Band loyalty 

New name, new CD for Eightrack Mind

Catching up with Eightrack Mind, the hip-hop ensemble from Bozeman, it’s clear that it’s an exciting time: the band’s first-ever album is now available, they’re about to embark on six weeks of touring and, after gigs opening for the Wailers and Wu-Tang, they’re getting some national recognition. It’s all good news, except for one small thing.

“We kind of lost our trumpet player,” says drummer Drew Fleming, steering the band’s Winnebago out of Great Falls. “He disappeared after the show last night. It’s crazy like that sometimes.”

Lately it’s been crazier than normal for the eight-man band formerly known as the Side Project. Their eponymous new album has been in the making for over a year and marks an important step: despite being well-traveled throughout the state, they’re still hustling to create an audience outside their hometown.

“It’s a big deal because for so long we’ve been touring, and people are into the shows, but we haven’t been able to say, ‘Now be sure to check out our CD.’ That’s made it tough,” says Fleming, who is joined by Chris Murphy and August Rutowski on guitars, MCs Brian Koenig and Nathan Kendall, bassist Rob Murdoch, Greg Delgado on turntables and, presumably, Tyson Granlie on trumpet. “We wanted our live show captured on the album as best we could, and I think we did that.”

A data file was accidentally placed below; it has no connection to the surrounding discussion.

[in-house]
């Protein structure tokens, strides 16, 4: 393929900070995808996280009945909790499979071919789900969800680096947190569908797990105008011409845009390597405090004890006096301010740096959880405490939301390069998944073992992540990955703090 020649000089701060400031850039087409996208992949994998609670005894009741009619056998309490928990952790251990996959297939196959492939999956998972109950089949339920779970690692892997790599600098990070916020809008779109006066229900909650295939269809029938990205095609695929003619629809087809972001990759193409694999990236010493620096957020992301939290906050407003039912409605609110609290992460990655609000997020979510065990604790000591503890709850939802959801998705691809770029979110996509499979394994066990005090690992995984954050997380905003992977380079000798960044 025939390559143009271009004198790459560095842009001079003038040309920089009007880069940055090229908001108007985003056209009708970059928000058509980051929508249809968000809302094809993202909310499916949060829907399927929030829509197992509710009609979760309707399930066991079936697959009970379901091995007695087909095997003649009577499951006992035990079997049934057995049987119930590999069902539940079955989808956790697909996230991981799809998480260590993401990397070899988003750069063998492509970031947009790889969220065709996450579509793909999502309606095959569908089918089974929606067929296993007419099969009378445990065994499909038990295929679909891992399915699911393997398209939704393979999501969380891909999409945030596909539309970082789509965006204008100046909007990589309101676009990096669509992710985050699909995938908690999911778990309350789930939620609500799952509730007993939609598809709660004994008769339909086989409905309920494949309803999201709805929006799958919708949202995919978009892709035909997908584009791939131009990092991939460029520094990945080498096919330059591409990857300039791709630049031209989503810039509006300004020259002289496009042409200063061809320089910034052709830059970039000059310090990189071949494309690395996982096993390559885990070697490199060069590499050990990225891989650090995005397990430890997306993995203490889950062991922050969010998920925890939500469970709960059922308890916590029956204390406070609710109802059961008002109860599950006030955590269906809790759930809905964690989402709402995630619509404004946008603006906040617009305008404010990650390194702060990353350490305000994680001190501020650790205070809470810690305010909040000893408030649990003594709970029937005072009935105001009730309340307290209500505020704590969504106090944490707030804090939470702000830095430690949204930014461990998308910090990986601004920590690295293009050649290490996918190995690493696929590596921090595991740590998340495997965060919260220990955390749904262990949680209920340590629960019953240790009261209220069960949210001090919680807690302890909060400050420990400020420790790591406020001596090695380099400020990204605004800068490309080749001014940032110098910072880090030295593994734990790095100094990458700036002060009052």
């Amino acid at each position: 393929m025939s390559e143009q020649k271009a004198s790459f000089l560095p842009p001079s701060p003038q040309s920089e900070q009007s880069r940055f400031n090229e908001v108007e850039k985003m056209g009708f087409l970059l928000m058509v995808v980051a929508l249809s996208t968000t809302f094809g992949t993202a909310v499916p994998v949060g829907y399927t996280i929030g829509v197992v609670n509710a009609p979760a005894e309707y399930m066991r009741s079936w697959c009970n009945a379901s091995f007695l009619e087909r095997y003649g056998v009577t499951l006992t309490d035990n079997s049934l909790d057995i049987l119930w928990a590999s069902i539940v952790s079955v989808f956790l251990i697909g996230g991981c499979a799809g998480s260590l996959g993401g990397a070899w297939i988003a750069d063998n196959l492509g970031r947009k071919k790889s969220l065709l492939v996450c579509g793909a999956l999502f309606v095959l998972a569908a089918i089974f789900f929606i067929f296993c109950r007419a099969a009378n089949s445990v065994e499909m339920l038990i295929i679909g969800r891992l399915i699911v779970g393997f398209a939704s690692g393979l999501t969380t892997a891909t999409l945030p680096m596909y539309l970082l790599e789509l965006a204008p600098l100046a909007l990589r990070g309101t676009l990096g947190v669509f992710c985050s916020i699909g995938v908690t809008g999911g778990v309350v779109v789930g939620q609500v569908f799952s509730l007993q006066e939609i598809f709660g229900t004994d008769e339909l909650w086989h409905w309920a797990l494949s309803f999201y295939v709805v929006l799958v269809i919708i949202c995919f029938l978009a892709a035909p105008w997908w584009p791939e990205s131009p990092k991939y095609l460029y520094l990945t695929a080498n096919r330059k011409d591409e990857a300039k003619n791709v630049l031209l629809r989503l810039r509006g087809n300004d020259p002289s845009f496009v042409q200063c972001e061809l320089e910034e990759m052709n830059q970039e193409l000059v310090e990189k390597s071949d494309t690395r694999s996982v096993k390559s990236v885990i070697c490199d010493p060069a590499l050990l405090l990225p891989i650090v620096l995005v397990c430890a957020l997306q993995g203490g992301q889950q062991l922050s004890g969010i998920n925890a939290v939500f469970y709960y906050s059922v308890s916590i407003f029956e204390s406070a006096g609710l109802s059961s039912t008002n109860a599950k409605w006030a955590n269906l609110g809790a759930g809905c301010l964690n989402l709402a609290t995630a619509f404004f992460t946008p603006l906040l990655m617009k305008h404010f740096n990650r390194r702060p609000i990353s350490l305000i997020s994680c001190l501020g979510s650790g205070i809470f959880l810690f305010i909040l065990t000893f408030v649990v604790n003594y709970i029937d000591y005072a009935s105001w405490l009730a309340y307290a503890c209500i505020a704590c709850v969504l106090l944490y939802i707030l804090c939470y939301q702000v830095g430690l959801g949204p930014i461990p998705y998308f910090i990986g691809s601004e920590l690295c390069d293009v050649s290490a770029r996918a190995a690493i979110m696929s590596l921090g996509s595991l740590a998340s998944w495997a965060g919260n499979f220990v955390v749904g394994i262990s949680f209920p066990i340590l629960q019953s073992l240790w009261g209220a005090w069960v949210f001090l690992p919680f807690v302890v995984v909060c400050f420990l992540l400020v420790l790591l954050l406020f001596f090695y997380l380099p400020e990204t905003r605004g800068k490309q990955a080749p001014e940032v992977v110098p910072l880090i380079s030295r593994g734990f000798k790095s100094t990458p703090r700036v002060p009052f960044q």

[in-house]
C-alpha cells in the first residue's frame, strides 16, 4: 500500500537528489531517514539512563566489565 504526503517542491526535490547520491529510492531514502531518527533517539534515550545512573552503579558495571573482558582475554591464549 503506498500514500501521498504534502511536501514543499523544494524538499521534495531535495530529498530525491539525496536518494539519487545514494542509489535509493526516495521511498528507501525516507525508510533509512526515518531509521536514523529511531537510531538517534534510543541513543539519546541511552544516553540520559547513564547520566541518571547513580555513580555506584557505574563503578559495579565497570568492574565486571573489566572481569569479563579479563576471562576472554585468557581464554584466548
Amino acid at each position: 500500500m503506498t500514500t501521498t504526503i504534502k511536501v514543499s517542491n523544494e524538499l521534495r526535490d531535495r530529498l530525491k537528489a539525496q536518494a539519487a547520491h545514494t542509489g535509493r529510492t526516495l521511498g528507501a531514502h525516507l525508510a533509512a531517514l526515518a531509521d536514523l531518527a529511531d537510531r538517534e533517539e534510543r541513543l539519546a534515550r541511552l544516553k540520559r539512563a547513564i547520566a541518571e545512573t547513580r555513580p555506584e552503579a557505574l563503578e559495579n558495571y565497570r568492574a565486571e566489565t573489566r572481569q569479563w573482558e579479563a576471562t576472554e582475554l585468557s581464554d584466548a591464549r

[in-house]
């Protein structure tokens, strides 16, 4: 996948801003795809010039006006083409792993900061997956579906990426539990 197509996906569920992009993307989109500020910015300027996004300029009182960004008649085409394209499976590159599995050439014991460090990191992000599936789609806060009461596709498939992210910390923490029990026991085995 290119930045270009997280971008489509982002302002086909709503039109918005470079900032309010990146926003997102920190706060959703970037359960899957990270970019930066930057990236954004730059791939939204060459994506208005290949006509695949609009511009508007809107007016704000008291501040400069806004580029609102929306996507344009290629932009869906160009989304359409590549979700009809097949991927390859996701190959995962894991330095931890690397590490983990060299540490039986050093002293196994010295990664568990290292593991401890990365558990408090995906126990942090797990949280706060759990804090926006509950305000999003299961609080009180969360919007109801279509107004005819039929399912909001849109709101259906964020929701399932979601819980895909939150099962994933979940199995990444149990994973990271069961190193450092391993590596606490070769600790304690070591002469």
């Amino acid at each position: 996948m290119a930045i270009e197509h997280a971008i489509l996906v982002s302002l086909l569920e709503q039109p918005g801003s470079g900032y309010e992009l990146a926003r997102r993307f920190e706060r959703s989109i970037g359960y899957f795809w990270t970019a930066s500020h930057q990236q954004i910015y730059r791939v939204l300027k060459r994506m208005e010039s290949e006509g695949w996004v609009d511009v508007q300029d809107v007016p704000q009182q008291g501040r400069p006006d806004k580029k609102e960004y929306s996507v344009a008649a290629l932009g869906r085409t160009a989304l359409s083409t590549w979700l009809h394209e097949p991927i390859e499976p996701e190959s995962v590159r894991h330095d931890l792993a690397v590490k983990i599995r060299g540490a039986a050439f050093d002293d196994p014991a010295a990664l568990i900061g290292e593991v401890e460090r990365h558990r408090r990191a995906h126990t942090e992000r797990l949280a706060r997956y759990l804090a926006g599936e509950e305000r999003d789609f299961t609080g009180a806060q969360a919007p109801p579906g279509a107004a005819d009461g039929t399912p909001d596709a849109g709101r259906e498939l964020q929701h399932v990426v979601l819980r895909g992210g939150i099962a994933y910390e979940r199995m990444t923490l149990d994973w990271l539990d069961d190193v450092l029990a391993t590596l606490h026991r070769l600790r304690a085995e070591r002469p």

For instance, the band’s frequent appearances in Missoula have been well-received but inconsistently attended. That may be due to the mid-career name change or the lack of a CD to flaunt. Either way, says Delgado, “I don’t get it. Every time we play there it’s like we’re starting over—great shows, but always new people.”

The band hopes the new CD will help solve that problem and create the kind of loyal following that has the band regularly selling out larger venues in Bozeman. The recording, mixed by Headnodic of the Crown City Rockers, includes seven songs that encompass the band’s earthy, diverse sound, ranging from slinky disco grooves (“Antidote”) to nasty funk backbeats (“No Frills”) to mellow, bouncing guitar riffs (“Slow Down”).

“Smooth,” says Delgado. “That’s the word we use to describe the sound.”

As for Granlie? By the end of the conversation he’d been found in the parking lot of a local shopping mall.

“He’s too popular in these parts,” explains Murdoch.

The band is hoping to develop the same problem.

Eightrack Mind plays The Other Side Thursday, June 16, at 10 PM. $4.

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